Both of these matchups are very favorable, and I'm sad to see them almost disappear from the metagame in recent weeks. Against Jund, you want Engineered Explosives for two because it destroys basically all of their threats, and against Abzan, you can destroy all of their Lingering Souls tokens if they become too problematic. Sometimes, against either deck, you may need to use Engineered Explosives to destroy either Liliana of the Veil or Liliana, the Last Hope because G/W Company isn't good at pressuring planeswalkers. Even though Kitchen Finks is a perfectly fine card in these matchups, we have upgrades in the sideboard that can make them even better. Feel free to trim a Birds of Paradise in this matchup instead of a Kitchen Finks, especially if you're on the draw. Watch out for Damnation coming in from their sideboards and try not to overextend too much.
Other Sideboard Options
Here's a quick list of some other options you can possibly use for your sideboard as well!
I'm not a big fan of Bojuka Bog in the deck myself, but many other people are higher on it than I am. If graveyard decks become a big problem, Bojuka Bog is a nice tutor target for Knight of the Reliquary. You can even Ghost Quarter it and bring it back with Ramunap Excavator over and over again! Loaming Shaman is pretty cute, but I can't imagine it's good enough.
If you really, really, really want to beat Death's Shadow, you have some good options. Even though it's much harder to cast, Devout Lightcaster would be my preferred card out of these two because of its ability to exile Liliana, the Last Hope, which is responsible for most of my losses to Grixis Death's Shadow.
If combo decks have you down, you can venture into a very slight blue splash quite easily for some needed power. You can turn a basic Forest into a Breeding Pool and use both Noble Hierarch and Birds of Paradise to help fuel these nice sideboard options. Unified Will is a wonderful counterspell that stops both Scapeshift and Primeval Titan in their tracks, and Retreat to Coralhelm is a quick combo kill with Knight of the Reliquary.
Alternatively, you could have a similarly small red splash to be able to support Kessig Wolf Run to trample over blockers. With red in the deck, you'd have access to Blood Moon, which honestly hurts our own deck quite a bit but shuts down Valakut, the Molten Pinnacle. I wouldn't recommend bringing it in against any deck except Valakut decks and Amulet Titan, but if you really want to beat Valakut, it's an option.
More options to fight Valakut, the Molten Pinnacle. (You may be seeing a trend here: I don't like that card!) These two cards work best together. Unfortunately, Leyline of Sanctity isn't enough to stop Valakut because it can still kill all of your creatures, which is why the Mark of Asylum is necessary. I think this is too deep, but hey, I'm letting you know the options.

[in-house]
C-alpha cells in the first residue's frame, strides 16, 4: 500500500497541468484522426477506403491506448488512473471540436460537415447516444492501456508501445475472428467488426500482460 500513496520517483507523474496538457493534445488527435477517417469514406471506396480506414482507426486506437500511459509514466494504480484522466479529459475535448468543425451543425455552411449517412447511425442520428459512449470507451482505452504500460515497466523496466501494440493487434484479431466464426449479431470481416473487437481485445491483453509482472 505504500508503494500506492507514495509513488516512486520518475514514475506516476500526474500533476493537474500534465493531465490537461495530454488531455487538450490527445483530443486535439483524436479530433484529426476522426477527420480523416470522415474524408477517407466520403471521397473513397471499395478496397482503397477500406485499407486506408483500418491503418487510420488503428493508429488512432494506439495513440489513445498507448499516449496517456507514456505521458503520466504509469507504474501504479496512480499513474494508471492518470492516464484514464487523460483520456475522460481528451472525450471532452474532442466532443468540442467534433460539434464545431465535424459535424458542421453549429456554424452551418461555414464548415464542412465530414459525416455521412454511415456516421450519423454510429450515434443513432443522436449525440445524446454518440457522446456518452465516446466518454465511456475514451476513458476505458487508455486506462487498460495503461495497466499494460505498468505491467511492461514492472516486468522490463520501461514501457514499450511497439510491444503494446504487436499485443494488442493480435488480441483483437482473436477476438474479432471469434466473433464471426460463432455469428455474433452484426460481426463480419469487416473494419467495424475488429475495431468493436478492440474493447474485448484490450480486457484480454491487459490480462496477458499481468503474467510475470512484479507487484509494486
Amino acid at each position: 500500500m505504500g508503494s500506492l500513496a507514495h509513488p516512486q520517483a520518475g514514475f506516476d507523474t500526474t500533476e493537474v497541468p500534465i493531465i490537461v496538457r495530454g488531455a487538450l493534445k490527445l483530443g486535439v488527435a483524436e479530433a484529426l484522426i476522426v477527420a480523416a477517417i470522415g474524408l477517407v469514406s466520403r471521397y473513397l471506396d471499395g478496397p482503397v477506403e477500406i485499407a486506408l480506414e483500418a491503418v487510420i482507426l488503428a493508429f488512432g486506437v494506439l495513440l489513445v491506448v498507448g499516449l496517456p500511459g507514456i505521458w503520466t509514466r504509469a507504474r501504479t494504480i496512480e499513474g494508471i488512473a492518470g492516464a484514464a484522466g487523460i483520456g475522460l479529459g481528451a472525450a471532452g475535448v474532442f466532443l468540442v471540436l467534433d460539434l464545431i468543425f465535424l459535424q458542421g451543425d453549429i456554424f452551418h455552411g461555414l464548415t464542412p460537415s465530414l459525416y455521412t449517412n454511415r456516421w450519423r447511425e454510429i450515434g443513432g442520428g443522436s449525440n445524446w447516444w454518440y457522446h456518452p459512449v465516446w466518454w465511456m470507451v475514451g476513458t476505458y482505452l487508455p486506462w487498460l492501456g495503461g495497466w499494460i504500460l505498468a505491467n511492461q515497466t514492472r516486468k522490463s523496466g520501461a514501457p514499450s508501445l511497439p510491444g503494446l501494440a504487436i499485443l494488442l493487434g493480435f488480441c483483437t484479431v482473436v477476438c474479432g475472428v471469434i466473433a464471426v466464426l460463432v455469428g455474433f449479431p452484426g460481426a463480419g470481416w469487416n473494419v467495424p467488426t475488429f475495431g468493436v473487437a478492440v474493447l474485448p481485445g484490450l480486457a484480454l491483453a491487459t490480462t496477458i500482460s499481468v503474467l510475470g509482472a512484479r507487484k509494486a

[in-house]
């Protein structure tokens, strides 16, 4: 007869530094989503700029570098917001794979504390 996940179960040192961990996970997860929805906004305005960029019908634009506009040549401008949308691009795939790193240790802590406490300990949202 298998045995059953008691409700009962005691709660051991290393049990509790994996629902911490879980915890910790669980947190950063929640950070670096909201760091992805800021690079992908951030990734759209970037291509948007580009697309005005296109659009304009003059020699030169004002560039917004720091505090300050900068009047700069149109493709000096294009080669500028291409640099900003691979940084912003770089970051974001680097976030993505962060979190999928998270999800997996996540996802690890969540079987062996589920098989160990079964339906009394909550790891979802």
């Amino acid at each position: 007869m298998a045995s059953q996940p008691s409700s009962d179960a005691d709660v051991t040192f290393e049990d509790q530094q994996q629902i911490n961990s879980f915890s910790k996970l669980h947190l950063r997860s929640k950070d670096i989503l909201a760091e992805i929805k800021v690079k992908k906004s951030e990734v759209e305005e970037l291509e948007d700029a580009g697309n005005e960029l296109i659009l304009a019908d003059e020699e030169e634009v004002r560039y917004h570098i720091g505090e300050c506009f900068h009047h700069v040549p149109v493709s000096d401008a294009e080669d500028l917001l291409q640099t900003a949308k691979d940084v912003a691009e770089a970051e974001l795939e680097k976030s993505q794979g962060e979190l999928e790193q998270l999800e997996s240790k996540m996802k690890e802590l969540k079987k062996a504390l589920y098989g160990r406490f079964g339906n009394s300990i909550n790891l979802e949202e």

If you want to have a faster clock against some decks, these are two of the best cards to speed your deck up without reaching into different colors.
Dromoka's Command is an extremely versatile card for only two mana, making it one I'm a big fan of. If there are more Anger of the Gods, Rest in Peace, or Blood Moon around, I would recommend playing a copy, especially because of the amount of small combo creatures that are important to get of the battlefield these days.
The more Affinity and Lantern decks there are, the closer I am to playing a Fracturing Gust. Right now I'm satisfied with the number of Stony Silence and Kataki, War's Wage I already have, but there's nothing wrong with fracturing an Affinity player's hopes and dreams.
If you really don't like red or black decks (can't blame ya), there are some sideboard cards available. Celestial Purge is most useful exiling planeswalkers, while Burrenton Forge-Tender can stop an Anger of the Gods in its tracks. Kor Firewalker and Auriok Champion are most useful against Burn, but the latter can also sit in front of a Death's Shadow for days.
I've personally never really cared for the card, but it has its uses against combo or aggro decks that can't get rid of your creatures.
If there are simply too many Supreme Verdicts running around, there are options to make your creatures indestructible for a turn. I think I'd rather just use Surgical Extraction after the first Supreme Verdict to make sure there won't be any more, though.
If you need to beat Ad Nauseam, give 'em a taste of their own medicine!
So there you have it: my guide to sideboarding against the other top decks in Modern with G/W Company. Basically the entire sideboard consists of flex slots, and you can see that all of the cards have various uses in a variety of matchups. However, if your local metagame has a few archetypes you need to be able to beat, or if a certain deck starts to have a larger metagame share than it currently has, feel free to adjust your sideboard numbers accordingly and add in more copies of a card as needed.